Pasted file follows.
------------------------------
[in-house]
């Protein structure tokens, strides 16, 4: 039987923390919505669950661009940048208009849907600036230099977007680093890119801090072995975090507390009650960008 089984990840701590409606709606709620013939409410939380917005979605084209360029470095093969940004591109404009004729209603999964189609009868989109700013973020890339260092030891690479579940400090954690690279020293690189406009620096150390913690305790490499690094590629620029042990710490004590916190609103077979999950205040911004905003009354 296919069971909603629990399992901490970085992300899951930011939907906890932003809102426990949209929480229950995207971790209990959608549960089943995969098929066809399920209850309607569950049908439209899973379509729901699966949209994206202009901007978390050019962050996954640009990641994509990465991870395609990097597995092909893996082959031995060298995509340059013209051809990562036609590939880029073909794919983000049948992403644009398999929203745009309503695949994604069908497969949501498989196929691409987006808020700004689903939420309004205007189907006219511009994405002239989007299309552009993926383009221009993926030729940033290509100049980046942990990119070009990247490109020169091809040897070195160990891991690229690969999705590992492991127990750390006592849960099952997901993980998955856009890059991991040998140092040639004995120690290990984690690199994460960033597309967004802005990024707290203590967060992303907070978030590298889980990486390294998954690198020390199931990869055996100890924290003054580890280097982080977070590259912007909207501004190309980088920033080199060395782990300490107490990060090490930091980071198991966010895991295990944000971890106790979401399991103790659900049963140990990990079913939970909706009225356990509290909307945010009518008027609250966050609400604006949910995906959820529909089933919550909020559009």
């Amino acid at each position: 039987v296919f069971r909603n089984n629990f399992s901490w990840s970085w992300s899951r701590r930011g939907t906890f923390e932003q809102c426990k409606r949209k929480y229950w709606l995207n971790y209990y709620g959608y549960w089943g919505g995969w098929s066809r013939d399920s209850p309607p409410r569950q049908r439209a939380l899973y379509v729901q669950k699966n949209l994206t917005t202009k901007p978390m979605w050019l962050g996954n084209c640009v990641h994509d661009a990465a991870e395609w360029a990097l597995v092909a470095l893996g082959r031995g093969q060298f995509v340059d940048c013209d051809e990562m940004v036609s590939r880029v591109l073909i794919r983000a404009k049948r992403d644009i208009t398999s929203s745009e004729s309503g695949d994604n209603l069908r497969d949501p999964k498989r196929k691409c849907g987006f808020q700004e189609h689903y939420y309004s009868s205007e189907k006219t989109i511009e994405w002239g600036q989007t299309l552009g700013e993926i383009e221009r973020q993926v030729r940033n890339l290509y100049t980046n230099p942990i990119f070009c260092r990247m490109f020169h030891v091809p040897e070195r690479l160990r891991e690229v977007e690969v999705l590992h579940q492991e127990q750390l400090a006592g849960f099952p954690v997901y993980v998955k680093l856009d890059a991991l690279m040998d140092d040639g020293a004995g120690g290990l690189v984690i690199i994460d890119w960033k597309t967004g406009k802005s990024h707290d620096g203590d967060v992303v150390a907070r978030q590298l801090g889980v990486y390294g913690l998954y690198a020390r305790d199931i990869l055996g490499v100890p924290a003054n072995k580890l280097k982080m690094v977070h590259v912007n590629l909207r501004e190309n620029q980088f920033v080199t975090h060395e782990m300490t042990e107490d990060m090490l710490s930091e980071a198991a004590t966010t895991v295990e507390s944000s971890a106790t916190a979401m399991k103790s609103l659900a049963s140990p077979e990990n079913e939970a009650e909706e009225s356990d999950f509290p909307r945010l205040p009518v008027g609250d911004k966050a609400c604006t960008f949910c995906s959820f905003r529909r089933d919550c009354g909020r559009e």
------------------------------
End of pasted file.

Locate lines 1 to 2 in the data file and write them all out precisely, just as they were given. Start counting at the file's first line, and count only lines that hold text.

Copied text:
[in-house]
């Protein structure tokens, strides 16, 4: 039987923390919505669950661009940048208009849907600036230099977007680093890119801090072995975090507390009650960008 089984990840701590409606709606709620013939409410939380917005979605084209360029470095093969940004591109404009004729209603999964189609009868989109700013973020890339260092030891690479579940400090954690690279020293690189406009620096150390913690305790490499690094590629620029042990710490004590916190609103077979999950205040911004905003009354 296919069971909603629990399992901490970085992300899951930011939907906890932003809102426990949209929480229950995207971790209990959608549960089943995969098929066809399920209850309607569950049908439209899973379509729901699966949209994206202009901007978390050019962050996954640009990641994509990465991870395609990097597995092909893996082959031995060298995509340059013209051809990562036609590939880029073909794919983000049948992403644009398999929203745009309503695949994604069908497969949501498989196929691409987006808020700004689903939420309004205007189907006219511009994405002239989007299309552009993926383009221009993926030729940033290509100049980046942990990119070009990247490109020169091809040897070195160990891991690229690969999705590992492991127990750390006592849960099952997901993980998955856009890059991991040998140092040639004995120690290990984690690199994460960033597309967004802005990024707290203590967060992303907070978030590298889980990486390294998954690198020390199931990869055996100890924290003054580890280097982080977070590259912007909207501004190309980088920033080199060395782990300490107490990060090490930091980071198991966010895991295990944000971890106790979401399991103790659900049963140990990990079913939970909706009225356990509290909307945010009518008027609250966050609400604006949910995906959820529909089933919550909020559009």